We began the hike in Pamplona, home of the running of the bulls and occasional hangout for the late Ernest Hemingway. In Pamplona you can find signs such as, ‘Hemmingway slept here’, ‘Hemmingway wrote here’, ‘Hemmingway drank here’, and random shops simply called 'The Hemmingway'. We didn’t stay at the Hotel Hemmingway near the bullring because it was 200 euros per night but as we stood in the lobby soaking up the aura of the notorious adventurer a hotel guest noted our hiking apparel and said, “You must be Peregrinos! You should stay at the Refugio!” and he walked us there pointing out the places where Hemmingway had a cigar and took a lover.
It’s not that bad. I brought lots of earplugs with me, the refugios are spotless, and a slight smear of Vicks under the nose works wonders. If it weren’t for all the Germans who get up at 5 a.m. to use up all the hot water and race to the next Refugio for the best bunk (the German half of me really wants to do that too), they would be great. So far, all the refugios are co-ed. Even the dorms and the bathrooms aren’t divided by sex. It’s like living in a house with a hundred brothers and sisters from all over the world. We’ve met Estonisan, Dutch, German, Irish, English, Canadian, and lots of Spanish peregrinos. On rare occasions we get a double room to ourselves, and that is muy bien. So far, we haven’t met any other Americans but we probably will meet one or two over the next 40+ days of the hike.
One is supposed to be on a spiritual or cultural quest to hike The Camino. If we see it as a spiritual quest and make it to Santiago, where the bones of St. James rest in peace, we are awarded an indulgence. An actual indulgence! That means if I complete the Way of St. James, as the Camino is called, I will earn an indulgence and all my sins will be instantaneously wiped clean. Poof! Permanent record erased. Then if I were to get hit by a car or something before I had a chance to sin again I would go straight to Heaven. The chances that I wouldn't sin again shortly after leaving the compostela office by say, taking the Lord's name in vain,"Gosh darn-it! That is one beautiful Cathedral!" (only it wouldn't be "gosh"), or coveting chocolate or beer or woman's boots is pretty remote and the "express to Heaven" reward was more significant before the Pope did away with purgatory but still, I will be walking a little lighter after I gain the indulgence at least for a few moments.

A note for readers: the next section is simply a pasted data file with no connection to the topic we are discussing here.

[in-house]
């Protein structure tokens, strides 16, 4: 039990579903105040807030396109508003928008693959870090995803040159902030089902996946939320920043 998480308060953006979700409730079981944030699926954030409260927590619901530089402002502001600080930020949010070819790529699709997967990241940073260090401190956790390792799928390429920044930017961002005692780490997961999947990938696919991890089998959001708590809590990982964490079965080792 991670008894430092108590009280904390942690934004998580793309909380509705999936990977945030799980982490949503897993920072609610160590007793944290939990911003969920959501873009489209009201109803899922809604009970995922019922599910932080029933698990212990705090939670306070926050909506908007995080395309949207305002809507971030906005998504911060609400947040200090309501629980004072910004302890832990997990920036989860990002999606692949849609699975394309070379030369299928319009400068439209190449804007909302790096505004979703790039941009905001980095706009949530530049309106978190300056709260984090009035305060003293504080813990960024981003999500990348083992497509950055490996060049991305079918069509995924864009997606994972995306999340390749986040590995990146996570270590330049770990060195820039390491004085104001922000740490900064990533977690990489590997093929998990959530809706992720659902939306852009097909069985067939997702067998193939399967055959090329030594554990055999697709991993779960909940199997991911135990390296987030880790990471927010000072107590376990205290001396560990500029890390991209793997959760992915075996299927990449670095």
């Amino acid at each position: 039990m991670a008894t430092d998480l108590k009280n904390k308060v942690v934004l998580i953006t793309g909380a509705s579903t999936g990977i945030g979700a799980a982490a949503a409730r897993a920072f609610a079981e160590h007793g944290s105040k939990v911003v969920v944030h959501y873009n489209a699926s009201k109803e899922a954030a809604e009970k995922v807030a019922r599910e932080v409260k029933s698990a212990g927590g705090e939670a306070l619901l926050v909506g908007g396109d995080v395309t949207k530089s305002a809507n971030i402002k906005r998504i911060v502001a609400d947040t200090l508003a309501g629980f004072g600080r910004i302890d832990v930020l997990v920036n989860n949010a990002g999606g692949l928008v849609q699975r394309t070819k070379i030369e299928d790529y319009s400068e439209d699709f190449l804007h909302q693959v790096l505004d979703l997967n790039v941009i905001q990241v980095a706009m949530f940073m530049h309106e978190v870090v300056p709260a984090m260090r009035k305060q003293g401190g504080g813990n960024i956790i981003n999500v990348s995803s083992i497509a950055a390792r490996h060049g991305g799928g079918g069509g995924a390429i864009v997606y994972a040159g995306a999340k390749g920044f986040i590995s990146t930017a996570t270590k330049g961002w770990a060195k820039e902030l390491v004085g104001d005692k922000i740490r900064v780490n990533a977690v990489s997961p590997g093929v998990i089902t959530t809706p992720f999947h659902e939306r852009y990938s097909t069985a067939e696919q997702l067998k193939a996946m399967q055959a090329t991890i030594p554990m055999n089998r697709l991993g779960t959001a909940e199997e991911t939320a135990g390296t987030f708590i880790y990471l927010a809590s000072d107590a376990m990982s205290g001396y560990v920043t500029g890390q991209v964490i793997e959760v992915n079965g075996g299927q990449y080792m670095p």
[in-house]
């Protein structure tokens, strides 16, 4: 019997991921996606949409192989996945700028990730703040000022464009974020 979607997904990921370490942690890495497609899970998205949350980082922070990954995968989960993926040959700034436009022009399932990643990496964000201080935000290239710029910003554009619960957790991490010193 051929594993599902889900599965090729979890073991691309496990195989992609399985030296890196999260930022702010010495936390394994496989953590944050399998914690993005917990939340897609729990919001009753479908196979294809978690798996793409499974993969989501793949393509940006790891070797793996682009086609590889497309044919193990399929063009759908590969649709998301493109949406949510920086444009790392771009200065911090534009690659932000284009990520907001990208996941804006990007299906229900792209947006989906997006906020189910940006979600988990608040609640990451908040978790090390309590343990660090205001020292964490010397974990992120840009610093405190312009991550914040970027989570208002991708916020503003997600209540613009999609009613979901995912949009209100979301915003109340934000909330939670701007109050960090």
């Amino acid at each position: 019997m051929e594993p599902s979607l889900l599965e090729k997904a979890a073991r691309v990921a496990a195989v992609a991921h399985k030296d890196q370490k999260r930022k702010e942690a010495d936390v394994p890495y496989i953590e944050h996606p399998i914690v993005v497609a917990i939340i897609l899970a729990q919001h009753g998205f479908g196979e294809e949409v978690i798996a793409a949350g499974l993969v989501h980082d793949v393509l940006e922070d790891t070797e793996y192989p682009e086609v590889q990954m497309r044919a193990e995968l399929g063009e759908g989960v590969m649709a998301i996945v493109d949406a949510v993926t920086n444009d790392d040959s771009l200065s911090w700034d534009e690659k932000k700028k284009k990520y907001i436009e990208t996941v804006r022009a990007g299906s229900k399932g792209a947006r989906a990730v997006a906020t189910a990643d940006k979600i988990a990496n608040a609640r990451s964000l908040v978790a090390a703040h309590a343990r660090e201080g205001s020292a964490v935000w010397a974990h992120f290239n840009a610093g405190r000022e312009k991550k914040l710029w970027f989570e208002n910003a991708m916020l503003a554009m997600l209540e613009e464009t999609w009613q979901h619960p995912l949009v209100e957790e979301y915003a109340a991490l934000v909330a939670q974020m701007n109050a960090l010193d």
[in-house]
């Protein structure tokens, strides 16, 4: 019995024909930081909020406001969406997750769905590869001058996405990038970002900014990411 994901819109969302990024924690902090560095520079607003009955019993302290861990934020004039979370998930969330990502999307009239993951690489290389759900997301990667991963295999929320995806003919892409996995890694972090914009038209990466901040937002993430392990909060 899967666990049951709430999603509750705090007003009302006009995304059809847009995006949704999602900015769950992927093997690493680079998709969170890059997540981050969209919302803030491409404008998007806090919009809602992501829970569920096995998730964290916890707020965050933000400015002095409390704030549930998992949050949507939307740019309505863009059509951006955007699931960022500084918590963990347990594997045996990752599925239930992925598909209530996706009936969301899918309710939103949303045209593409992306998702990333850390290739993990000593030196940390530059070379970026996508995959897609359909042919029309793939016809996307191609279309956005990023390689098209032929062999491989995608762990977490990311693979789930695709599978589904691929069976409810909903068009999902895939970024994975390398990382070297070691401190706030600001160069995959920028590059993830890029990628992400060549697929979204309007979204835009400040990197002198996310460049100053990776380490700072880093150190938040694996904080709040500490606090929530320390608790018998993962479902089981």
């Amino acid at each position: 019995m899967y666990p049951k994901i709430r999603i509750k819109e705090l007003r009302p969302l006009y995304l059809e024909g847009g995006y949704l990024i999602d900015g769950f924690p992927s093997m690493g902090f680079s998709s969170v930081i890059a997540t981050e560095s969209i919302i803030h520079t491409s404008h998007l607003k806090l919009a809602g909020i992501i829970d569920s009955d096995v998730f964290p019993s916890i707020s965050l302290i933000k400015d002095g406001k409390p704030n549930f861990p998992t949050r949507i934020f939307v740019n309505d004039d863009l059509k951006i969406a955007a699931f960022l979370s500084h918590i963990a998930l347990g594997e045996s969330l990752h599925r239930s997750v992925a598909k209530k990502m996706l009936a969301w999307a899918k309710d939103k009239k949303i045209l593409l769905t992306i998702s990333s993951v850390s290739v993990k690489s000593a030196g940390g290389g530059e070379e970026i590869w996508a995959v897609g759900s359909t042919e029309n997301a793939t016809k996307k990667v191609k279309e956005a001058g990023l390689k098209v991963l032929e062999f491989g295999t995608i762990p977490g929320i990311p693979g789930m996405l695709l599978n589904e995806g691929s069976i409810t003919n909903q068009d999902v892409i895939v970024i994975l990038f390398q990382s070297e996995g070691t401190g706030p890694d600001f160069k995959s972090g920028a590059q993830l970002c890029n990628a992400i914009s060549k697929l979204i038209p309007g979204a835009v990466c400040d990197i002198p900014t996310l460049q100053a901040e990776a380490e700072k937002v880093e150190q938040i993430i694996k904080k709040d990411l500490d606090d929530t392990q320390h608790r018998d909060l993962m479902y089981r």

Strange to say if you know me but I do feel spiritual while walking the Camino. At least that's how I interpret the vibe. I feel just so darn happy all the time. I have long thought nature is my religion and I feel closest to my Maker when I am out in it. Scott says his intention is a cultural quest, which I don’t mind since he has been giving me history lessons everyday. Whether it be details about an old Roman road we are walking on or tidbits regarding Spanish or Portuguese explorers, it is always interesting and takes my mind off my aches and pains.
Mid-May will find us in Cairo where we will board an overland truck for a ten week journey up the Nile that will take us through Egypt, Sudan, Ethiopia and Kenya.
Bridge: A footbridge that is, in Zambia. We will work with a non-profit called Bridges to Prosperity. Learn more about how we became connected with this organization at: www.firstgiving.com/teresaokane
Torres del Rio, where Hemmingway, as far as I know, didn’t sleep.
Haiku (sort of) for the day:
The hills were green